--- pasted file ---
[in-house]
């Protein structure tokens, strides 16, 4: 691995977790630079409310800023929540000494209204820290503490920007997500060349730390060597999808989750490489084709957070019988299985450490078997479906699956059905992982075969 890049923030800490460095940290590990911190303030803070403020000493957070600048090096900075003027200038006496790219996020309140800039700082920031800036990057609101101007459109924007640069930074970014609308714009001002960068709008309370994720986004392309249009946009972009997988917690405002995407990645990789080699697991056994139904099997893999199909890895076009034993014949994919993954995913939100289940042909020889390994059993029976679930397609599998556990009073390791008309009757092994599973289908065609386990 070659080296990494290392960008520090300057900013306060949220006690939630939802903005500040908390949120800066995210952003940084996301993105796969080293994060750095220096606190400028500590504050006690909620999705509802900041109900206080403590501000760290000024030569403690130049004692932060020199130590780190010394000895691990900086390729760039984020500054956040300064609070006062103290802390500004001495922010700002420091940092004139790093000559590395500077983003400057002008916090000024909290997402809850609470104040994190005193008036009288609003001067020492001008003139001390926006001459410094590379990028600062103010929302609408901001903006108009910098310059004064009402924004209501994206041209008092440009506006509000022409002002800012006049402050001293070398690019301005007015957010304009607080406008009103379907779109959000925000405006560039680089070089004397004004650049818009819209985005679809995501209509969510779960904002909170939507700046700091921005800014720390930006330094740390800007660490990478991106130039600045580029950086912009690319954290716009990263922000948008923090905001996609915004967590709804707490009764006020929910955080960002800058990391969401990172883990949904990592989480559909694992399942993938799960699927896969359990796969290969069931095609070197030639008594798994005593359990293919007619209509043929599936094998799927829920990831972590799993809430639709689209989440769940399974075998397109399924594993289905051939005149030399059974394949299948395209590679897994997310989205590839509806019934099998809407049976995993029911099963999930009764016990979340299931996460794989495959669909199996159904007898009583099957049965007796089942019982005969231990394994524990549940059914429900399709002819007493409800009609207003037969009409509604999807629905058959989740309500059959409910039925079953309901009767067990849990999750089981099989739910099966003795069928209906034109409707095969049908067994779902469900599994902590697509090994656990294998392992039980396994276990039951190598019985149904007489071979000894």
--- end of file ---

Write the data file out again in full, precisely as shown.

[in-house]
């Protein structure tokens, strides 16, 4: 691995977790630079409310800023929540000494209204820290503490920007997500060349730390060597999808989750490489084709957070019988299985450490078997479906699956059905992982075969 890049923030800490460095940290590990911190303030803070403020000493957070600048090096900075003027200038006496790219996020309140800039700082920031800036990057609101101007459109924007640069930074970014609308714009001002960068709008309370994720986004392309249009946009972009997988917690405002995407990645990789080699697991056994139904099997893999199909890895076009034993014949994919993954995913939100289940042909020889390994059993029976679930397609599998556990009073390791008309009757092994599973289908065609386990 070659080296990494290392960008520090300057900013306060949220006690939630939802903005500040908390949120800066995210952003940084996301993105796969080293994060750095220096606190400028500590504050006690909620999705509802900041109900206080403590501000760290000024030569403690130049004692932060020199130590780190010394000895691990900086390729760039984020500054956040300064609070006062103290802390500004001495922010700002420091940092004139790093000559590395500077983003400057002008916090000024909290997402809850609470104040994190005193008036009288609003001067020492001008003139001390926006001459410094590379990028600062103010929302609408901001903006108009910098310059004064009402924004209501994206041209008092440009506006509000022409002002800012006049402050001293070398690019301005007015957010304009607080406008009103379907779109959000925000405006560039680089070089004397004004650049818009819209985005679809995501209509969510779960904002909170939507700046700091921005800014720390930006330094740390800007660490990478991106130039600045580029950086912009690319954290716009990263922000948008923090905001996609915004967590709804707490009764006020929910955080960002800058990391969401990172883990949904990592989480559909694992399942993938799960699927896969359990796969290969069931095609070197030639008594798994005593359990293919007619209509043929599936094998799927829920990831972590799993809430639709689209989440769940399974075998397109399924594993289905051939005149030399059974394949299948395209590679897994997310989205590839509806019934099998809407049976995993029911099963999930009764016990979340299931996460794989495959669909199996159904007898009583099957049965007796089942019982005969231990394994524990549940059914429900399709002819007493409800009609207003037969009409509604999807629905058959989740309500059959409910039925079953309901009767067990849990999750089981099989739910099966003795069928209906034109409707095969049908067994779902469900599994902590697509090994656990294998392992039980396994276990039951190598019985149904007489071979000894």